You Don’t Fix the Roof When it’s Raining

According to the Kauffman Foundation, one-fourth of all new businesses that were started last year were founded by people between the ages of 55 and 64.  In fact, the number of people in that cohort who have struck out on their own has doubled in the past two decades.  So what, you ask?  Only this: every one of those people leaving your shop is taking with them decades of experience, a bevy of contacts, and the institutional knowledge on which your enterprise runs.  The question isn’t “so what?” It’s, who is going to take their place?

Apparently, it is not going to be the Millennials, where the outlook drifts from pretty bad to frightening depending on the metrics being used. There are plenty of alleged boogeymen who are more like straw men:

  • unpaid internships (even though those are mostly about connections and are short-lived)
  • a lack of entry-level positions (even though the departure of senior-level people would, by definition, create openings)
  • baby boomers not having the decency to retire and make way for the young ‘uns (looks like someone did not read the Kauffman report referenced at the top).

Time for a Vince Lombardi moment and a bit of strategic thinking common to sports: next man up. It means when you lose a player, someone must be ready to step into that role. Next man up is not a suggestion or a good idea, it is a defining principle of how an organization moves forward when reality strikes. And the reality is that everyone will leave a company at some point and not just to start a business.

At a networking event I attended earlier this week, a 50-something member told us that she had just taken a job with a competing firm. Now, maybe she’s right and the company she is leaving is so large that the relationships she has built won’t be missed, that someone has been groomed for her job and that person’s position also has a ready successor, and on down the food chain to the entry-level position that will be created for a Millennial to fill. But what if she is wrong? Because the evidence, for the most part, says she is.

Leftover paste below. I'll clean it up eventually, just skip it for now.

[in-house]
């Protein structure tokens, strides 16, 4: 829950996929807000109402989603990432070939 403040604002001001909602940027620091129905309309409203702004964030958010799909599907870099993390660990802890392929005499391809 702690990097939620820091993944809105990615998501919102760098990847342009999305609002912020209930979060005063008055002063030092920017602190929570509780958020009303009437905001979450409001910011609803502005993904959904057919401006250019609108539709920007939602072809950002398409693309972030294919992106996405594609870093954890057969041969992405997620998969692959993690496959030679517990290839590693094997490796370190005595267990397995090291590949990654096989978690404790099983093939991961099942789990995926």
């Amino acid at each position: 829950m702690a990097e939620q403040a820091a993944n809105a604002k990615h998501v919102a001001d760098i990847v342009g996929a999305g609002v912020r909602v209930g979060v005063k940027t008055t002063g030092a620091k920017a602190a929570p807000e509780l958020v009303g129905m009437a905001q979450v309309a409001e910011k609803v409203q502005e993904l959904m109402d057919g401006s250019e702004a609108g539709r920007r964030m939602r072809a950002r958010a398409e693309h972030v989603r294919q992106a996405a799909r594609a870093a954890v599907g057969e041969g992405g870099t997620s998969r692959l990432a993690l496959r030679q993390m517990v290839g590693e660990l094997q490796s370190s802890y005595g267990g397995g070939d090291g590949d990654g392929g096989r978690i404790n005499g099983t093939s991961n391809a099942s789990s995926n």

We talk a lot here about talent gaps, about engagement, about workplace diversity, about the “human” aspect of human capital, usually topics that focus on the present. There is not as much material on the future and I get that. Organizations tend to live in the now; it’s what pays the bills, drives promotions, and makes headlines. The present just by its nature is more real than the future and people like to see the results of their planning, which is more readily done in the short-term than the long. Still, between the veteran workers and those joining the workforce, there are positions that will come open and budding talent in need of direction on how to fill them.

Some of you, no doubt, are aware of an upcoming event on this subject. And it’s a concern north of the border, too. Stories like the ant and the grasshopper represent simple truths and unheeded, simple truths can devolve into malicious truths. One need look no further than the juxtaposition between Apple and Hewlett-Packard with regard to forward planning. One company had a clear plan for the future, the other did not. Which would you rather be?


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